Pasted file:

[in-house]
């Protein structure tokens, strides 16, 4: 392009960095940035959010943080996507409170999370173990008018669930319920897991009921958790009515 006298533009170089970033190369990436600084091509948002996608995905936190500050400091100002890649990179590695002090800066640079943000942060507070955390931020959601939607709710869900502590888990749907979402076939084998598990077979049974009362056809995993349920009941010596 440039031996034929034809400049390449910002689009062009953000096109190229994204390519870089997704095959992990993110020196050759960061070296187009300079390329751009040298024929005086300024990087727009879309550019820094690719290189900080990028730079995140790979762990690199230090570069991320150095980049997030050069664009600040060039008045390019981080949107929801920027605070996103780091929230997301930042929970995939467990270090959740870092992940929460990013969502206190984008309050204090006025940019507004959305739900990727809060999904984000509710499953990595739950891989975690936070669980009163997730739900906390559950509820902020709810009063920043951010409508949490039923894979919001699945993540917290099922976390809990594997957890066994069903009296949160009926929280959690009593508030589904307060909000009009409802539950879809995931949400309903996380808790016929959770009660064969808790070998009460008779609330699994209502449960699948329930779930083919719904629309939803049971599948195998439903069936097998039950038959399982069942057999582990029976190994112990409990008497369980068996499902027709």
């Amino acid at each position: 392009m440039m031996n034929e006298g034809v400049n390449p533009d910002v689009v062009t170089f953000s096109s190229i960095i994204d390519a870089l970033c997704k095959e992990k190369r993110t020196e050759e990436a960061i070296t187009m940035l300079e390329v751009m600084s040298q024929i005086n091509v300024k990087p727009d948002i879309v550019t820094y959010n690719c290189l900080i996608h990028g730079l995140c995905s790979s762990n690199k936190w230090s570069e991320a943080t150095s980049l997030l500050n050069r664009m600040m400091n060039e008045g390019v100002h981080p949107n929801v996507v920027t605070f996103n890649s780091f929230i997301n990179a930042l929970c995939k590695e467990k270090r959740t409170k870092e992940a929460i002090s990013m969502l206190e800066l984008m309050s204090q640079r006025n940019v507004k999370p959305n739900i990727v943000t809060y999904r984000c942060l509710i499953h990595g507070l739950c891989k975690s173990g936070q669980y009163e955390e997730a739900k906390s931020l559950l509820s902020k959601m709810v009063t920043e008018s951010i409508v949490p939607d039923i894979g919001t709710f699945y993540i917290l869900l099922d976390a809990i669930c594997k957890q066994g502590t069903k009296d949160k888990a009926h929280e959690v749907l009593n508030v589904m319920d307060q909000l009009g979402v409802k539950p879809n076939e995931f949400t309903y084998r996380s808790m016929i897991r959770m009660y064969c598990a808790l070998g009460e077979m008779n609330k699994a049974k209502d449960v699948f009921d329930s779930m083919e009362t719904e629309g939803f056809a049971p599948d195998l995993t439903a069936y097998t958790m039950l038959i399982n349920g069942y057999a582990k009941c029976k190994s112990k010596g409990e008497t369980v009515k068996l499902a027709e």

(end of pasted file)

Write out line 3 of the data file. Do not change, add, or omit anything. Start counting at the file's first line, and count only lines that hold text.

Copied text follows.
């Amino acid at each position: 392009m440039m031996n034929e006298g034809v400049n390449p533009d910002v689009v062009t170089f953000s096109s190229i960095i994204d390519a870089l970033c997704k095959e992990k190369r993110t020196e050759e990436a960061i070296t187009m940035l300079e390329v751009m600084s040298q024929i005086n091509v300024k990087p727009d948002i879309v550019t820094y959010n690719c290189l900080i996608h990028g730079l995140c995905s790979s762990n690199k936190w230090s570069e991320a943080t150095s980049l997030l500050n050069r664009m600040m400091n060039e008045g390019v100002h981080p949107n929801v996507v920027t605070f996103n890649s780091f929230i997301n990179a930042l929970c995939k590695e467990k270090r959740t409170k870092e992940a929460i002090s990013m969502l206190e800066l984008m309050s204090q640079r006025n940019v507004k999370p959305n739900i990727v943000t809060y999904r984000c942060l509710i499953h990595g507070l739950c891989k975690s173990g936070q669980y009163e955390e997730a739900k906390s931020l559950l509820s902020k959601m709810v009063t920043e008018s951010i409508v949490p939607d039923i894979g919001t709710f699945y993540i917290l869900l099922d976390a809990i669930c594997k957890q066994g502590t069903k009296d949160k888990a009926h929280e959690v749907l009593n508030v589904m319920d307060q909000l009009g979402v409802k539950p879809n076939e995931f949400t309903y084998r996380s808790m016929i897991r959770m009660y064969c598990a808790l070998g009460e077979m008779n609330k699994a049974k209502d449960v699948f009921d329930s779930m083919e009362t719904e629309g939803f056809a049971p599948d195998l995993t439903a069936y097998t958790m039950l038959i399982n349920g069942y057999a582990k009941c029976k190994s112990k010596g409990e008497t369980v009515k068996l499902a027709e």